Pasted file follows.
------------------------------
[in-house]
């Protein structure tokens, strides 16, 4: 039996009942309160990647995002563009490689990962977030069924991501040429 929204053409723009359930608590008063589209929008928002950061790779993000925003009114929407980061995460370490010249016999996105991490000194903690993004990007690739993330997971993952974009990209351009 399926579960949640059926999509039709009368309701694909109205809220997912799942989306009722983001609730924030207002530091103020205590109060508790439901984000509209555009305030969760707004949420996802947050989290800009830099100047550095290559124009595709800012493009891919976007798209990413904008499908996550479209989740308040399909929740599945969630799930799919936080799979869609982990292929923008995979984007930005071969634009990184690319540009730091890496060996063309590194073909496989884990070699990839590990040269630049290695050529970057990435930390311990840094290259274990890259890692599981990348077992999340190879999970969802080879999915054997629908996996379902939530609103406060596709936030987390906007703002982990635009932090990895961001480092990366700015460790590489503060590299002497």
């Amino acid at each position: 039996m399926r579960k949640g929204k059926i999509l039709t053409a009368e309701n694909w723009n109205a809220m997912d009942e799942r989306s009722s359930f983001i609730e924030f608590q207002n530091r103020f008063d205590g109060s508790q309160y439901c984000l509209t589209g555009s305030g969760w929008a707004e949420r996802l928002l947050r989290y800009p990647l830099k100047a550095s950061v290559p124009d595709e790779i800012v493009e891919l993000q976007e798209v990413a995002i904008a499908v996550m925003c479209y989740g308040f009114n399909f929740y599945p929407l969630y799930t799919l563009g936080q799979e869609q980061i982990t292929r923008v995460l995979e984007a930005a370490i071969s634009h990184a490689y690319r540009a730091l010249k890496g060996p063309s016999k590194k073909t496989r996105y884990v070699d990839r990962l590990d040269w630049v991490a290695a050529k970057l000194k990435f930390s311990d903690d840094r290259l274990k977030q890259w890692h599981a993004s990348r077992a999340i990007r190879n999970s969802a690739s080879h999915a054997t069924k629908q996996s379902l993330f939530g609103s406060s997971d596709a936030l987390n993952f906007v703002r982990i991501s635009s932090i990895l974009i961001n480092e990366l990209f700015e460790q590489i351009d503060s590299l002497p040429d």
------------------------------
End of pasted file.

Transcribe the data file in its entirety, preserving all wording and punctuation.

[in-house]
């Protein structure tokens, strides 16, 4: 039996009942309160990647995002563009490689990962977030069924991501040429 929204053409723009359930608590008063589209929008928002950061790779993000925003009114929407980061995460370490010249016999996105991490000194903690993004990007690739993330997971993952974009990209351009 399926579960949640059926999509039709009368309701694909109205809220997912799942989306009722983001609730924030207002530091103020205590109060508790439901984000509209555009305030969760707004949420996802947050989290800009830099100047550095290559124009595709800012493009891919976007798209990413904008499908996550479209989740308040399909929740599945969630799930799919936080799979869609982990292929923008995979984007930005071969634009990184690319540009730091890496060996063309590194073909496989884990070699990839590990040269630049290695050529970057990435930390311990840094290259274990890259890692599981990348077992999340190879999970969802080879999915054997629908996996379902939530609103406060596709936030987390906007703002982990635009932090990895961001480092990366700015460790590489503060590299002497």
């Amino acid at each position: 039996m399926r579960k949640g929204k059926i999509l039709t053409a009368e309701n694909w723009n109205a809220m997912d009942e799942r989306s009722s359930f983001i609730e924030f608590q207002n530091r103020f008063d205590g109060s508790q309160y439901c984000l509209t589209g555009s305030g969760w929008a707004e949420r996802l928002l947050r989290y800009p990647l830099k100047a550095s950061v290559p124009d595709e790779i800012v493009e891919l993000q976007e798209v990413a995002i904008a499908v996550m925003c479209y989740g308040f009114n399909f929740y599945p929407l969630y799930t799919l563009g936080q799979e869609q980061i982990t292929r923008v995460l995979e984007a930005a370490i071969s634009h990184a490689y690319r540009a730091l010249k890496g060996p063309s016999k590194k073909t496989r996105y884990v070699d990839r990962l590990d040269w630049v991490a290695a050529k970057l000194k990435f930390s311990d903690d840094r290259l274990k977030q890259w890692h599981a993004s990348r077992a999340i990007r190879n999970s969802a690739s080879h999915a054997t069924k629908q996996s379902l993330f939530g609103s406060s997971d596709a936030l987390n993952f906007v703002r982990i991501s635009s932090i990895l974009i961001n480092e990366l990209f700015e460790q590489i351009d503060s590299l002497p040429d």